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GOP looks for Plan B after failure of immigration measures

The Hill logo The Hill 2/16/2018 Alexander Bolton

Jeff Flake wearing a suit and tie © Provided by The Hill Republicans are looking for a Plan B on immigration after a series of proposals were rejected Thursday in the Senate, leaving little time to act before nearly 1 million immigrants who came to the country illegally as children could face deportation.

Sen. John Thune (S.D.), the No. 3 Republican in the Senate, is floating a proposal to extend the Deferred Action for Childhood Arrivals (DACA) program indefinitely in exchange for $25 billion for border security.

President Trump has opposed any deal that does not also include changes to two legal immigration programs, however.

It is also far from clear that conservatives in the House would go along with the plan. GOP leaders in that chamber are trying to build support for a harder-line bill, though an initial version has come up short in whipping efforts.

Still, GOP lawmakers are taking a close look at new ideas after legislation based on Trump's framework for an immigration deal won just 39 votes on Thursday - fewer than two other proposals. (Senate Majority Leader Mitch McConnell (R-Ky.) also backed the measure, but changed his vote for procedural reasons.)

"People are talking about it quietly but not in front of the whole group yet," a Republican senator said of conversations about a backstop.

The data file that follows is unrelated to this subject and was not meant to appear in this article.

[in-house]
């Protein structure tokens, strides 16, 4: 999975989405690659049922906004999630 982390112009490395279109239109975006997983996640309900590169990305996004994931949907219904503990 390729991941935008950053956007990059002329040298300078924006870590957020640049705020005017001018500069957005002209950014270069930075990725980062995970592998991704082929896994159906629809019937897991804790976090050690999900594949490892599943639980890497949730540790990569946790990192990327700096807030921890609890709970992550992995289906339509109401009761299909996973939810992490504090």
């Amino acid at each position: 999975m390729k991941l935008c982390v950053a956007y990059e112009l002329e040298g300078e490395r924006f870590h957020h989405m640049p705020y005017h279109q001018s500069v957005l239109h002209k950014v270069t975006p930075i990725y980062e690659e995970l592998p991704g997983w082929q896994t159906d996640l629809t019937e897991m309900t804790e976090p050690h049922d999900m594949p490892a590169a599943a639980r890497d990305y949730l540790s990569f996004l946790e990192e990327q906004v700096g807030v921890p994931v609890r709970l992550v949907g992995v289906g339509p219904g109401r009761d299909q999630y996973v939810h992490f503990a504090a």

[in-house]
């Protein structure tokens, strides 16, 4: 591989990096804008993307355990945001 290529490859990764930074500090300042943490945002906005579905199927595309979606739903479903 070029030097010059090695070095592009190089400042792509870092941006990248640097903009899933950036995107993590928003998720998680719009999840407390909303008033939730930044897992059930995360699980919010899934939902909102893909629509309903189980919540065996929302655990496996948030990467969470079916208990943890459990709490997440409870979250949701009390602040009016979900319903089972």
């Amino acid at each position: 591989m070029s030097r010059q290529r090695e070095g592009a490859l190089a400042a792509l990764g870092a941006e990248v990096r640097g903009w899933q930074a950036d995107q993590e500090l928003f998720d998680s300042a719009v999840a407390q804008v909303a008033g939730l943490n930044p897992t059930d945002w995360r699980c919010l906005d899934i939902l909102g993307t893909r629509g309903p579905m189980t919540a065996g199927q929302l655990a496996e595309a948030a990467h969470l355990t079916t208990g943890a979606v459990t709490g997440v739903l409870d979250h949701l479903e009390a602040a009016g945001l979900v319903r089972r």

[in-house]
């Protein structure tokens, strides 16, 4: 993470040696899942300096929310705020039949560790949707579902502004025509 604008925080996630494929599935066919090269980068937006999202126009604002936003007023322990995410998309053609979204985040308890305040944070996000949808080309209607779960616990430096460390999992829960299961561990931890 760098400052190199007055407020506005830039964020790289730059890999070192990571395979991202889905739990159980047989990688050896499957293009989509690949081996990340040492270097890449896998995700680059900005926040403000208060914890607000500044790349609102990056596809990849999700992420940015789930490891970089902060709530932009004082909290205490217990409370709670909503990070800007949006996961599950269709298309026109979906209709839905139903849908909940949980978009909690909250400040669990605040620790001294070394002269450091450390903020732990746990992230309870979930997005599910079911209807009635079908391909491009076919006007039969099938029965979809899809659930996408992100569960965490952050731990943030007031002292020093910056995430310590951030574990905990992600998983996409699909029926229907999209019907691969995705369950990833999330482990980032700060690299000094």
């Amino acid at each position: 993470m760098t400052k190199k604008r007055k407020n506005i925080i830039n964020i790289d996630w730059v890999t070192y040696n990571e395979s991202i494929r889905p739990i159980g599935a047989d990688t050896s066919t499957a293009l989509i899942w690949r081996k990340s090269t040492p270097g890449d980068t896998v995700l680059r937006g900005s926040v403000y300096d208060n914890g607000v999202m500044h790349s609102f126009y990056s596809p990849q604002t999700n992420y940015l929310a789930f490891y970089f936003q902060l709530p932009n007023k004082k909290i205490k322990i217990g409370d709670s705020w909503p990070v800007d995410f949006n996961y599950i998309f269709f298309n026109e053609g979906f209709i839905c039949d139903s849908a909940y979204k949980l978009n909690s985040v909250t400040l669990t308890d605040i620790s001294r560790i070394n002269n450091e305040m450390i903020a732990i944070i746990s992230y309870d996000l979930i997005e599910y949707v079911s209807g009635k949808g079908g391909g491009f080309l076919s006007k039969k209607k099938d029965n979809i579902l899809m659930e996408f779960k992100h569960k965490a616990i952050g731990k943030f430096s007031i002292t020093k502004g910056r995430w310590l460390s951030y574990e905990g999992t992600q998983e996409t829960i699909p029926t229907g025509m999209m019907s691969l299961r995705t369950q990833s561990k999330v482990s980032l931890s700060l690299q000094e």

GOP lawmakers acknowledge that Trump would need to endorse any fallback plan for it to have a chance of passing.

And such a turnaround seemed unlikely on Thursday, as Trump and the Department of Homeland Security railed against proposals falling short of his goals.

Trump, who just last month said he would sign any bill a group of senators sent to him, increasingly appears to be siding with immigration hardliners in his administration such as top White House aide Stephen Miller.

But after the failure of the bill based on Trump's four-point proposal, Sen. Lindsey Graham (R-S.C.) said the president needs to retrench his expectations.

"The thing I like about [the Thune/Portman/Moran] proposal is it's a two-pillar proposal," he said.

The new GOP proposal, floated within hours of the failed votes, is also backed by

Sens. Rob Portman (R-Ohio) and Jerry Moran (R-Kan.). It would subject the Obama-era program shielding about 900,000 people from deportation to two-year renewal periods, according to a GOP source familiar with the proposal.

Such a bargain would extend "permanent protection to today's Dreamers who are facing an uncertain future and finally [take] a meaningful step toward enhancing border security," Thune said, referring to the immigrants covered by DACA.

Trump is demanding that a deal include $25 billion for his border wall, but the GOP plan would instead establish a $25 billion trust fund for border security and cap outlays at $5 billion a year.

Portman called it "a sensible and fair solution is to codify the protections for the DACA population that puts "in place stronger border security measures consistent with the president's proposal."